The firearms which are referred to in the second question will fall
within the definition of a short-barreled rifle or a short-barreled
shotgun only if they are considered to have been made from a rifle
or shotgun 'by alteration, modification, or otherwise' and are
capable of being folded or contracted to less than 26 inches in
length. It is unclear what is meant by the phrase 'by alteration,
modification, or otherwise' as used in MCL 750.222; MSA 28.419.

To resolve a perceived ambiguity, a court will look to the object
of the statute or rule, the evil or mischief which it is designed
to remedy, and will apply a reasonable construction which best
accomplishes the purpose of the statute or rule. Johnston v Billot,
109 Mich App 578, 589, 590; 311 NW2d 808 (1981), lv den, 414 Mich
955 (1982). In construing a statute, legislative intent may be
determined from consideration of all provisions of the enactment in
question. Wheeler v Tucker Freight Lines Co, Inc., 125 Mich App
123, 126; 336 NW2d 14 (1983), lv den, 418 Mich 867 (1984).

It has been held that the term 'alteration' means a change of a
thing from one form or state to another, making it different from
what it was without destroying its identity. Paye v City of Grosse
Pointe, 279 Mich 254, 257; 271 NW 826 (1937).

It is clear that if a person altered or modified a rifle or a
shotgun with a fixed stock by shortening that stock so that the
overall length of the rifle or the shotgun was less than 26 inches,
such a firearm would fall within the definition of a short-barreled
rifle or a short-barreled shotgun. Sale or possession of such
firearms is prohibited by MCL 750.224b; MSA 28.421(2):

'(1) A person shall not manufacture, sell, offer for sale, or
possess a short-barreled shotgun or a short-barreled rifle.

'(2) A person who violates this section is guilty of a felony
punishable by imprisonment for not more than 5 years, or a fine of
not more than $2,500.00, or both.'

***

In order to effectuate the legislative intent to limit the presence
of such weapons in this state, a rifle or a shotgun which can be
lengthened and shortened at will must also be considered as a
weapon made from a rifle or a shotgun by alteration, modification,
or otherwise when it is capable of being less than 26 inches in
length by folding or contracting its stock.

It is noted that the UZI semiautomatic carbine rifle is a
short-barreled rifle since it is capable of being contracted to an
overall length of 24.4 inches and is fully operable in this
condition. The Remington 870P shotgun has a barrel 18 inches in
length and an overall length of 28.5 inches with the stock folded,
and, therefore, it is not a short-barreled shotgun. The Universal
Firearms #5000-PT semiautomatic carbine rifle has a barrel length
of 18 inches and an overall lenght of 27 inches with the stock
folded, and, thus, it is not a short-barreled rifle.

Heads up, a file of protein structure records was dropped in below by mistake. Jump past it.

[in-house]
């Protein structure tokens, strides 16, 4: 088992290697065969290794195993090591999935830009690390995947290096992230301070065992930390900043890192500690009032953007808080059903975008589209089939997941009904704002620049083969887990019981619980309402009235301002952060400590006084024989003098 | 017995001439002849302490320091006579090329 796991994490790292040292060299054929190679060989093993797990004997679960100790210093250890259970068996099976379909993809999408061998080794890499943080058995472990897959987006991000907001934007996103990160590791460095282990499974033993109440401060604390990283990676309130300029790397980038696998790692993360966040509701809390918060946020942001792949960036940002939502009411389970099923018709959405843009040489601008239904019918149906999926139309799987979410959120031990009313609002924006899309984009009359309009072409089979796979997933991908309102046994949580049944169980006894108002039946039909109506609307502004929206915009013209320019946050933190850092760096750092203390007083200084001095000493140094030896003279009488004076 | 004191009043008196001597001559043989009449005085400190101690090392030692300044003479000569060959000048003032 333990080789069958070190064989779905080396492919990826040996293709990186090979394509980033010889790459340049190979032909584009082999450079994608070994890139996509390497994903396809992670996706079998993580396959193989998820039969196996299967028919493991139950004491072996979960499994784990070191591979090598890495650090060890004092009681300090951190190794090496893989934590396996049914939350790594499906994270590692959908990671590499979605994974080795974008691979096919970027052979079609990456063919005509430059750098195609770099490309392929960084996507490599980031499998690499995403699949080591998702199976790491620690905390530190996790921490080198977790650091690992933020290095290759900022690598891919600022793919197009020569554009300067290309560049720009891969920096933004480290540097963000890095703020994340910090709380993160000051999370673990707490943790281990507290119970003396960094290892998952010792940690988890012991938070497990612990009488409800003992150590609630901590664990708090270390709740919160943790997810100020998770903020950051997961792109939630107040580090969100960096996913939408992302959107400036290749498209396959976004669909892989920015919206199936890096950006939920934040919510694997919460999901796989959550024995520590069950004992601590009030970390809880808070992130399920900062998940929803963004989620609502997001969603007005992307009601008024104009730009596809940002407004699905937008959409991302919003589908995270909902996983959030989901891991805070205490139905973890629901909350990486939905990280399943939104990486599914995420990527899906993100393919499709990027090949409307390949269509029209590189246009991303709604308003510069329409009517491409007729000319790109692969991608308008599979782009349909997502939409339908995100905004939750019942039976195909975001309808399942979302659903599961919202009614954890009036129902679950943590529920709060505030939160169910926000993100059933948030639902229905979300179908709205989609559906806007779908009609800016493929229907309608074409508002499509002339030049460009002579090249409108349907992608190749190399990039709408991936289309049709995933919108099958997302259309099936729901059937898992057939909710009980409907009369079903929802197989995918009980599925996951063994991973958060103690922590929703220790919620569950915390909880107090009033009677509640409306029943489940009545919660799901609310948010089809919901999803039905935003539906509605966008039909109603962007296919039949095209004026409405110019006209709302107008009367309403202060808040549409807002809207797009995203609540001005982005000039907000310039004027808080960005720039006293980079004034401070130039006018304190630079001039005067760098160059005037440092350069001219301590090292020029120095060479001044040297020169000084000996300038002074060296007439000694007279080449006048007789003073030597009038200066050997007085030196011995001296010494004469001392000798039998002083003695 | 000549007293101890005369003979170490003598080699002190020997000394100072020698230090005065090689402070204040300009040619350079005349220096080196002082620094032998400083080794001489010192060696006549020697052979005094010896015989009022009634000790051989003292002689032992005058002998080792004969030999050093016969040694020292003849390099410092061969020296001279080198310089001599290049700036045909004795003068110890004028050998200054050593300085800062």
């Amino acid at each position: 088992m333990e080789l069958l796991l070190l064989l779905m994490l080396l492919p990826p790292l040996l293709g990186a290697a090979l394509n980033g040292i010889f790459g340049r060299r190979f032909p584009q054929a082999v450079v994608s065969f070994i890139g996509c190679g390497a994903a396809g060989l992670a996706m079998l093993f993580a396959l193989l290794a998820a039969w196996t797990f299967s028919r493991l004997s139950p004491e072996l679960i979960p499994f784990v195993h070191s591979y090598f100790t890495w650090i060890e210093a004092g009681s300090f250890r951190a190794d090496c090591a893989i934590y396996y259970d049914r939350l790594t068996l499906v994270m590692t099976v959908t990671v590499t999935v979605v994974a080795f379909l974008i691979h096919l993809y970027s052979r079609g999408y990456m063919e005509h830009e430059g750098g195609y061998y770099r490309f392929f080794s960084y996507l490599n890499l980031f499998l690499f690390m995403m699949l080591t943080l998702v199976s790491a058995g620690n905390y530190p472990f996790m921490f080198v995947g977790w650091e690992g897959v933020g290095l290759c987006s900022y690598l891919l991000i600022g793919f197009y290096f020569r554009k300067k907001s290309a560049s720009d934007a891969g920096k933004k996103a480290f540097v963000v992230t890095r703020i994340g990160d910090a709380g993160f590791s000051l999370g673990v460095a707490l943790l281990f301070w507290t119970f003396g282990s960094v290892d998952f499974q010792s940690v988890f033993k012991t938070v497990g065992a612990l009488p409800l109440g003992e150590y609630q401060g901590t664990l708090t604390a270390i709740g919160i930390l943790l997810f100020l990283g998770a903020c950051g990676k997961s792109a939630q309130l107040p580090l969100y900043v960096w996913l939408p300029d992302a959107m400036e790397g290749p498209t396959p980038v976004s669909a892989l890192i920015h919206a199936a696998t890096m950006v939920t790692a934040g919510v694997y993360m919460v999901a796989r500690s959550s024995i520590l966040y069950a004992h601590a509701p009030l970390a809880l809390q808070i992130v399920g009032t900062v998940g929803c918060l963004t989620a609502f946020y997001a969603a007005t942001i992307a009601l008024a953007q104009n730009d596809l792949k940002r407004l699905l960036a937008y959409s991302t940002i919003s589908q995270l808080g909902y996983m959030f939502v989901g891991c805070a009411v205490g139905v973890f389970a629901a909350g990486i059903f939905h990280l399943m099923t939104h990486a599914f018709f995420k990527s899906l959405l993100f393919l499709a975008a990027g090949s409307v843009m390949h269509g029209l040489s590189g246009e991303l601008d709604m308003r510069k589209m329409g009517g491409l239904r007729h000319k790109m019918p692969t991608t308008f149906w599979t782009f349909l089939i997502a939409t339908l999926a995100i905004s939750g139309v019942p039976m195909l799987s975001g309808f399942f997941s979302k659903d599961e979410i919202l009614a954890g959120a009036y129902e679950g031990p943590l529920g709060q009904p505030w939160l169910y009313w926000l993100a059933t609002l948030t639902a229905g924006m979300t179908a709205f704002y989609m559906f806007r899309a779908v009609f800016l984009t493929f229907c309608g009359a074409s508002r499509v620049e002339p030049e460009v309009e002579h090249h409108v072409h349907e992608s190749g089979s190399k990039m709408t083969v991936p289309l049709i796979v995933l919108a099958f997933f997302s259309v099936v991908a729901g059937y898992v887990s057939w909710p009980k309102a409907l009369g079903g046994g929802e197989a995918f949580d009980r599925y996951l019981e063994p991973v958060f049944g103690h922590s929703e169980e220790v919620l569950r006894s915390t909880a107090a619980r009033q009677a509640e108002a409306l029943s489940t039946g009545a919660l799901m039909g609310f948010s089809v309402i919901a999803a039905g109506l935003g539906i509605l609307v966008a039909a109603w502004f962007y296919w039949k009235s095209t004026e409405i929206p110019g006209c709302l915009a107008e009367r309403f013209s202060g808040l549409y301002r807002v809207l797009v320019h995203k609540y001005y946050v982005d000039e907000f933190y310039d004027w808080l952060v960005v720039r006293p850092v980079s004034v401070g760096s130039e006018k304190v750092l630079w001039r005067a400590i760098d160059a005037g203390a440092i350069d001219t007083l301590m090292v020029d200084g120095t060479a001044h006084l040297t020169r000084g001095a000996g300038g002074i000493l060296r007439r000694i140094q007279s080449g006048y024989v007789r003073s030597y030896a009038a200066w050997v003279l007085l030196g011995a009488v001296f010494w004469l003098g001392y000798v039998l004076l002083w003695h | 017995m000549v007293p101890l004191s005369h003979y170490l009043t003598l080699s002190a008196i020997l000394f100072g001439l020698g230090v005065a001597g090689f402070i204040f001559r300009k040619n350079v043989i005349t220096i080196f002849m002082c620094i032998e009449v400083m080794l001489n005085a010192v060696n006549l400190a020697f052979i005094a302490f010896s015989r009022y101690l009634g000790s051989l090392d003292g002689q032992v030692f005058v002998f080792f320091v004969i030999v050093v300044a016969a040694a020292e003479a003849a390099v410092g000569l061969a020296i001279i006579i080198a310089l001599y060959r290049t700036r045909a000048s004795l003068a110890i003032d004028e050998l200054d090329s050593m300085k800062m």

It is my opinion, in answer to your second question, that rifles
and shotguns whose barrels are at least 16 and 18 inches in length,
respectively, with folding and/or telescoping stocks, which are
fully operable with stocks folded or contracted, and whose lengths
are less than 26 inches with stocks folded or contracted, fall
within the definitions of 'short-barreled rifle' and
'short-barreled shotgun,' and their sale or possession is
prohibited by MCL 750.224b; MSA 28.421(2).

Frank J. Kelley
Attorney General

Link Posted: 2/7/2006 12:52:47 PM EDT
I am going to SBR my 9mm and on form #1 they ask for overall length so I was wondering collapsed or extended?
Link Posted: 2/7/2006 2:13:51 PM EDT
Ponyboy has covered most of this, but here's the text of the legal definitions that the BATFE goes by:

27CFR479-- PART 479--MACHINE GUNS, DESTRUCTIVE DEVICES, AND CERTAIN OTHER FIREARMS
Firearm. (a) A shotgun having a barrel or barrels of less than 18
inches in length; (b) a weapon made from a shotgun if such weapon as
modified has an overall length of less than 26 inches or a barrel or
barrels of less than 18 inches in length;(c) a rifle having a barrel or
barrels of less than 16 inches in length; (d) a weapon made from a rifle
if such weapon as modified has an overall length of less than 26 inches
or a barrel or barrels of less than 16 inches in length; (e) any other
weapon, as defined in this subpart; (f) a machine gun; (g) a muffler or
a silencer for any firearm whether or not such firearm is included
within this definition; and (h) a destructive device. The term shall not
include an antique firearm or any device (other than a machine gun or
destructive device) which, although designed as a weapon, the Director
finds by reason of the date of its manufacture, value, design, and other
characteristics is primarily a collector's item and is not likely to be
used as a weapon. For purposes of this definition, the length of the
barrel having an integral chamber(s) on a shotgun or rifle shall be
determined by measuring the distance between the muzzle and the face of
the bolt, breech, or breech block when closed and when the shotgun or
rifle is cocked. The overall length of a weapon made from a shotgun or
rifle is the distance between the extreme ends of the weapon measured
along a line parallel to the center line of the bore.




In addition, a firearm with a folding stock is measured with the stock extended, provided the stock is not readily detachable, and the firearm is meant to be fired from the shoulder. See James Bardwell's FAQ on NFA firearms at the rec.guns FAQ site... www.recguns.com/Sources/IIF1.html


Also, while the original post may not have had anything to do with SBRs or NFA items, if measured incorrectly, the firearm may become an item regulated by the NFA.
Link Posted: 2/7/2006 2:22:34 PM EDT
So what's the definition of "readily detacheable"?

The Butler Creek folder on my mini has two screws holding the rear part of the stock to the body. I think I would have to remove the set screw holding the thing together, but I could do it in about 1 minute, but I don't recall how short doing that would make it...

Some stocks out there you could "detach" real readily by smacking it against the floor.